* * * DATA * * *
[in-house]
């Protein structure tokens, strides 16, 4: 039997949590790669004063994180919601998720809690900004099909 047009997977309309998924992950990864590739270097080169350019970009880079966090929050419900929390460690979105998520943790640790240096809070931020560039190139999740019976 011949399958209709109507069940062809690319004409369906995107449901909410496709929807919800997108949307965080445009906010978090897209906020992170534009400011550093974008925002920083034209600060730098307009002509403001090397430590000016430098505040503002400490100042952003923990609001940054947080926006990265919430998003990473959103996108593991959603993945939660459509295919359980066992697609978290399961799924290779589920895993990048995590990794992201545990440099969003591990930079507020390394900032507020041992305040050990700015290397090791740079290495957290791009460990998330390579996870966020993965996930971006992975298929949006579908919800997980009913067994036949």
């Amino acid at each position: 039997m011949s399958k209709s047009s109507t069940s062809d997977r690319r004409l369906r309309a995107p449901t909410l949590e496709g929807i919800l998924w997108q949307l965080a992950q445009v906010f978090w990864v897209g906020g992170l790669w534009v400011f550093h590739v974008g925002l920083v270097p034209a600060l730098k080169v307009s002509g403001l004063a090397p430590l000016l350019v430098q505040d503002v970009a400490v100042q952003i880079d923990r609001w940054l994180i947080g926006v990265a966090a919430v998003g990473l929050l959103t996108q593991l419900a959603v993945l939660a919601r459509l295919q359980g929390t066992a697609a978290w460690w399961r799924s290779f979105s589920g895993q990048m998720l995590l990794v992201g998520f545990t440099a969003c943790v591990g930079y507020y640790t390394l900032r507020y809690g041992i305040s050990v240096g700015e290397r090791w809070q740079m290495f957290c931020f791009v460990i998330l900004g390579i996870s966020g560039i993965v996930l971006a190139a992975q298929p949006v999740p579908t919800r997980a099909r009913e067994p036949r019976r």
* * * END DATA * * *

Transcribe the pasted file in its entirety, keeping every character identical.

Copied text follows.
[in-house]
């Protein structure tokens, strides 16, 4: 039997949590790669004063994180919601998720809690900004099909 047009997977309309998924992950990864590739270097080169350019970009880079966090929050419900929390460690979105998520943790640790240096809070931020560039190139999740019976 011949399958209709109507069940062809690319004409369906995107449901909410496709929807919800997108949307965080445009906010978090897209906020992170534009400011550093974008925002920083034209600060730098307009002509403001090397430590000016430098505040503002400490100042952003923990609001940054947080926006990265919430998003990473959103996108593991959603993945939660459509295919359980066992697609978290399961799924290779589920895993990048995590990794992201545990440099969003591990930079507020390394900032507020041992305040050990700015290397090791740079290495957290791009460990998330390579996870966020993965996930971006992975298929949006579908919800997980009913067994036949």
């Amino acid at each position: 039997m011949s399958k209709s047009s109507t069940s062809d997977r690319r004409l369906r309309a995107p449901t909410l949590e496709g929807i919800l998924w997108q949307l965080a992950q445009v906010f978090w990864v897209g906020g992170l790669w534009v400011f550093h590739v974008g925002l920083v270097p034209a600060l730098k080169v307009s002509g403001l004063a090397p430590l000016l350019v430098q505040d503002v970009a400490v100042q952003i880079d923990r609001w940054l994180i947080g926006v990265a966090a919430v998003g990473l929050l959103t996108q593991l419900a959603v993945l939660a919601r459509l295919q359980g929390t066992a697609a978290w460690w399961r799924s290779f979105s589920g895993q990048m998720l995590l990794v992201g998520f545990t440099a969003c943790v591990g930079y507020y640790t390394l900032r507020y809690g041992i305040s050990v240096g700015e290397r090791w809070q740079m290495f957290c931020f791009v460990i998330l900004g390579i996870s966020g560039i993965v996930l971006a190139a992975q298929p949006v999740p579908t919800r997980a099909r009913e067994p036949r019976r």